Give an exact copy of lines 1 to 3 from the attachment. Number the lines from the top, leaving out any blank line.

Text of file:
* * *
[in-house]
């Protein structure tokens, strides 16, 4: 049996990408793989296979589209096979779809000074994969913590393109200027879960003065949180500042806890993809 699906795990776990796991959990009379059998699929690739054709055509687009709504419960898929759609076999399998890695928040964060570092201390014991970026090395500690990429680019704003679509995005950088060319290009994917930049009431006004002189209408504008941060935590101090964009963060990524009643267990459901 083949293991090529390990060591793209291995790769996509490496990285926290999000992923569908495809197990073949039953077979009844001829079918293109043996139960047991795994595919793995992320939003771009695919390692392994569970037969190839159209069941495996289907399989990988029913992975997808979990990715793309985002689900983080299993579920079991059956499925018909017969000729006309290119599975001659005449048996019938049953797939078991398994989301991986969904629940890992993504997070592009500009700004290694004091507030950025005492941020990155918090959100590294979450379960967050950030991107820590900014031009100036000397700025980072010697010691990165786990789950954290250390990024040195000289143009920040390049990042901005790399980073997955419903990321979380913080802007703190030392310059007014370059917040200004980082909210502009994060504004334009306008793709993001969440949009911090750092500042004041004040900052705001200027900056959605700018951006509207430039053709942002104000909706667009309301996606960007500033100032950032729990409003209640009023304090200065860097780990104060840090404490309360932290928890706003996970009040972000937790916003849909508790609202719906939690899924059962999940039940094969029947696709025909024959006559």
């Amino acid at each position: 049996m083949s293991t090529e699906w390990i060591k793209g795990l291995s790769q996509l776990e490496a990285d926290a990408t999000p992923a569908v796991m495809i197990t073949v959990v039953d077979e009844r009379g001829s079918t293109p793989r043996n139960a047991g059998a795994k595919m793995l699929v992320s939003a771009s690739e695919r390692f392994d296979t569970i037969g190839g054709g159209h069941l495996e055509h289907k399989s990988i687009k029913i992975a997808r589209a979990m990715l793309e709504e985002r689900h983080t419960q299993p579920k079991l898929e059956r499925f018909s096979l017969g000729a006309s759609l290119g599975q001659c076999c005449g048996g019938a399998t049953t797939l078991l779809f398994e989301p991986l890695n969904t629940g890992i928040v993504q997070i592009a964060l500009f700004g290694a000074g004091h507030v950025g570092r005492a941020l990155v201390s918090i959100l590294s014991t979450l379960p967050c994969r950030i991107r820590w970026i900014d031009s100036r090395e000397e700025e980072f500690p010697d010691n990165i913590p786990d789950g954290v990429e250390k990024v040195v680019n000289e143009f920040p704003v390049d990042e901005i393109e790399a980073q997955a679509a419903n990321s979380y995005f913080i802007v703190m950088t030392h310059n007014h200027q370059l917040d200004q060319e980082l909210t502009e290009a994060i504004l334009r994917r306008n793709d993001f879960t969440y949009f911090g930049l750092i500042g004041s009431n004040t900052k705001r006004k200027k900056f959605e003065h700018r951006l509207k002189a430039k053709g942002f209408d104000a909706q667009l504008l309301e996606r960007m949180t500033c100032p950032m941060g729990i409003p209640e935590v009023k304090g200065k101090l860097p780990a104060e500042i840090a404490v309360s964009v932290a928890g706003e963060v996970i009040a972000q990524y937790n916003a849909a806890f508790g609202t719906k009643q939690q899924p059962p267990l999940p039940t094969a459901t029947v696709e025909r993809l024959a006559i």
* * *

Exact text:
[in-house]
């Protein structure tokens, strides 16, 4: 049996990408793989296979589209096979779809000074994969913590393109200027879960003065949180500042806890993809 699906795990776990796991959990009379059998699929690739054709055509687009709504419960898929759609076999399998890695928040964060570092201390014991970026090395500690990429680019704003679509995005950088060319290009994917930049009431006004002189209408504008941060935590101090964009963060990524009643267990459901 083949293991090529390990060591793209291995790769996509490496990285926290999000992923569908495809197990073949039953077979009844001829079918293109043996139960047991795994595919793995992320939003771009695919390692392994569970037969190839159209069941495996289907399989990988029913992975997808979990990715793309985002689900983080299993579920079991059956499925018909017969000729006309290119599975001659005449048996019938049953797939078991398994989301991986969904629940890992993504997070592009500009700004290694004091507030950025005492941020990155918090959100590294979450379960967050950030991107820590900014031009100036000397700025980072010697010691990165786990789950954290250390990024040195000289143009920040390049990042901005790399980073997955419903990321979380913080802007703190030392310059007014370059917040200004980082909210502009994060504004334009306008793709993001969440949009911090750092500042004041004040900052705001200027900056959605700018951006509207430039053709942002104000909706667009309301996606960007500033100032950032729990409003209640009023304090200065860097780990104060840090404490309360932290928890706003996970009040972000937790916003849909508790609202719906939690899924059962999940039940094969029947696709025909024959006559």
């Amino acid at each position: 049996m083949s293991t090529e699906w390990i060591k793209g795990l291995s790769q996509l776990e490496a990285d926290a990408t999000p992923a569908v796991m495809i197990t073949v959990v039953d077979e009844r009379g001829s079918t293109p793989r043996n139960a047991g059998a795994k595919m793995l699929v992320s939003a771009s690739e695919r390692f392994d296979t569970i037969g190839g054709g159209h069941l495996e055509h289907k399989s990988i687009k029913i992975a997808r589209a979990m990715l793309e709504e985002r689900h983080t419960q299993p579920k079991l898929e059956r499925f018909s096979l017969g000729a006309s759609l290119g599975q001659c076999c005449g048996g019938a399998t049953t797939l078991l779809f398994e989301p991986l890695n969904t629940g890992i928040v993504q997070i592009a964060l500009f700004g290694a000074g004091h507030v950025g570092r005492a941020l990155v201390s918090i959100l590294s014991t979450l379960p967050c994969r950030i991107r820590w970026i900014d031009s100036r090395e000397e700025e980072f500690p010697d010691n990165i913590p786990d789950g954290v990429e250390k990024v040195v680019n000289e143009f920040p704003v390049d990042e901005i393109e790399a980073q997955a679509a419903n990321s979380y995005f913080i802007v703190m950088t030392h310059n007014h200027q370059l917040d200004q060319e980082l909210t502009e290009a994060i504004l334009r994917r306008n793709d993001f879960t969440y949009f911090g930049l750092i500042g004041s009431n004040t900052k705001r006004k200027k900056f959605e003065h700018r951006l509207k002189a430039k053709g942002f209408d104000a909706q667009l504008l309301e996606r960007m949180t500033c100032p950032m941060g729990i409003p209640e935590v009023k304090g200065k101090l860097p780990a104060e500042i840090a404490v309360s964009v932290a928890g706003e963060v996970i009040a972000q990524y937790n916003a849909a806890f508790g609202t719906k009643q939690q899924p059962p267990l999940p039940t094969a459901t029947v696709e025909r993809l024959a006559i």